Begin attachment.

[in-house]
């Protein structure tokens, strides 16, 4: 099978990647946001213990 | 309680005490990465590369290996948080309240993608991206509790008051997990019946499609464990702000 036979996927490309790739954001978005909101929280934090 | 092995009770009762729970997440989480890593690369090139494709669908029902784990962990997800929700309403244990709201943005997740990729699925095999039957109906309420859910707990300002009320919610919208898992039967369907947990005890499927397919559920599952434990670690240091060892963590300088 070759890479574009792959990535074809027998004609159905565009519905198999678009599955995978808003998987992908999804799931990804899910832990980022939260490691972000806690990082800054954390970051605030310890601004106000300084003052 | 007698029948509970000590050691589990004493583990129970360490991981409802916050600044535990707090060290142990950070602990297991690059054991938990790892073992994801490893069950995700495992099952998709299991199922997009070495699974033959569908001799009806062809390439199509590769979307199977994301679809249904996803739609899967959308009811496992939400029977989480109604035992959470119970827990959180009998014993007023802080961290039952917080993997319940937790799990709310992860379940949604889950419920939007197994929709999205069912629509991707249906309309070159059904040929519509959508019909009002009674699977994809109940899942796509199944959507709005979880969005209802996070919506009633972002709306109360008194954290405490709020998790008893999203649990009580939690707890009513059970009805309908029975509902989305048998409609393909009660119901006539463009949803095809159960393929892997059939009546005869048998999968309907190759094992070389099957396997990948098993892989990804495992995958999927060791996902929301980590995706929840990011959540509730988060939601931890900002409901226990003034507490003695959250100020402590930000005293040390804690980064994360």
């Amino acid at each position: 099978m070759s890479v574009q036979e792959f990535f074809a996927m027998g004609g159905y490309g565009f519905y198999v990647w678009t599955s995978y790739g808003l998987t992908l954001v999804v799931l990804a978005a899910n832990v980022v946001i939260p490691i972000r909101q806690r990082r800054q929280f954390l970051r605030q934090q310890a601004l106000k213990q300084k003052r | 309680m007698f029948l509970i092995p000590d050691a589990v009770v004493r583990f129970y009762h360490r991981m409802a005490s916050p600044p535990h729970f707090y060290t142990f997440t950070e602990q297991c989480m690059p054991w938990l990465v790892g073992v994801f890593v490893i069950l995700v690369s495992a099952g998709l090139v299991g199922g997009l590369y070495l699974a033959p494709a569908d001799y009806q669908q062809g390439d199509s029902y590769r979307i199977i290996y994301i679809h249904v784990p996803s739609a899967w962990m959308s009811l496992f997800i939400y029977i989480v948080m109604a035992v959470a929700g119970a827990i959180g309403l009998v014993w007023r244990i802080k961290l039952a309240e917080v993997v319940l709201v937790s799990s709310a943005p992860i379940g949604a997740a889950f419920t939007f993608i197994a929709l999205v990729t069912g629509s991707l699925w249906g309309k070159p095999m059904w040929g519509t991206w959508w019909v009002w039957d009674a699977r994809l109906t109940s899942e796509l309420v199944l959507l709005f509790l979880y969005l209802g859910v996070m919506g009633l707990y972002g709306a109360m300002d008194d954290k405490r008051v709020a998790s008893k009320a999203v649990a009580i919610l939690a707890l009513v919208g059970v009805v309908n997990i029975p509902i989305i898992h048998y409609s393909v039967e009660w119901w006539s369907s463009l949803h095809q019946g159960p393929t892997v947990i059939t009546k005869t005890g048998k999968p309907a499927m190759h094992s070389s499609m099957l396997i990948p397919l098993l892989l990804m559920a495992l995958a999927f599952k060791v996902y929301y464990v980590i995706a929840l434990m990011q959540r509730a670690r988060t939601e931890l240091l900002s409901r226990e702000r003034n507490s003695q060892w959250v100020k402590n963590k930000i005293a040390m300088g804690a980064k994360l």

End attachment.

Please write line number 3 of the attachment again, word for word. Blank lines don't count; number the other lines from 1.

């Amino acid at each position: 099978m070759s890479v574009q036979e792959f990535f074809a996927m027998g004609g159905y490309g565009f519905y198999v990647w678009t599955s995978y790739g808003l998987t992908l954001v999804v799931l990804a978005a899910n832990v980022v946001i939260p490691i972000r909101q806690r990082r800054q929280f954390l970051r605030q934090q310890a601004l106000k213990q300084k003052r | 309680m007698f029948l509970i092995p000590d050691a589990v009770v004493r583990f129970y009762h360490r991981m409802a005490s916050p600044p535990h729970f707090y060290t142990f997440t950070e602990q297991c989480m690059p054991w938990l990465v790892g073992v994801f890593v490893i069950l995700v690369s495992a099952g998709l090139v299991g199922g997009l590369y070495l699974a033959p494709a569908d001799y009806q669908q062809g390439d199509s029902y590769r979307i199977i290996y994301i679809h249904v784990p996803s739609a899967w962990m959308s009811l496992f997800i939400y029977i989480v948080m109604a035992v959470a929700g119970a827990i959180g309403l009998v014993w007023r244990i802080k961290l039952a309240e917080v993997v319940l709201v937790s799990s709310a943005p992860i379940g949604a997740a889950f419920t939007f993608i197994a929709l999205v990729t069912g629509s991707l699925w249906g309309k070159p095999m059904w040929g519509t991206w959508w019909v009002w039957d009674a699977r994809l109906t109940s899942e796509l309420v199944l959507l709005f509790l979880y969005l209802g859910v996070m919506g009633l707990y972002g709306a109360m300002d008194d954290k405490r008051v709020a998790s008893k009320a999203v649990a009580i919610l939690a707890l009513v919208g059970v009805v309908n997990i029975p509902i989305i898992h048998y409609s393909v039967e009660w119901w006539s369907s463009l949803h095809q019946g159960p393929t892997v947990i059939t009546k005869t005890g048998k999968p309907a499927m190759h094992s070389s499609m099957l396997i990948p397919l098993l892989l990804m559920a495992l995958a999927f599952k060791v996902y929301y464990v980590i995706a929840l434990m990011q959540r509730a670690r988060t939601e931890l240091l900002s409901r226990e702000r003034n507490s003695q060892w959250v100020k402590n963590k930000i005293a040390m300088g804690a980064k994360l």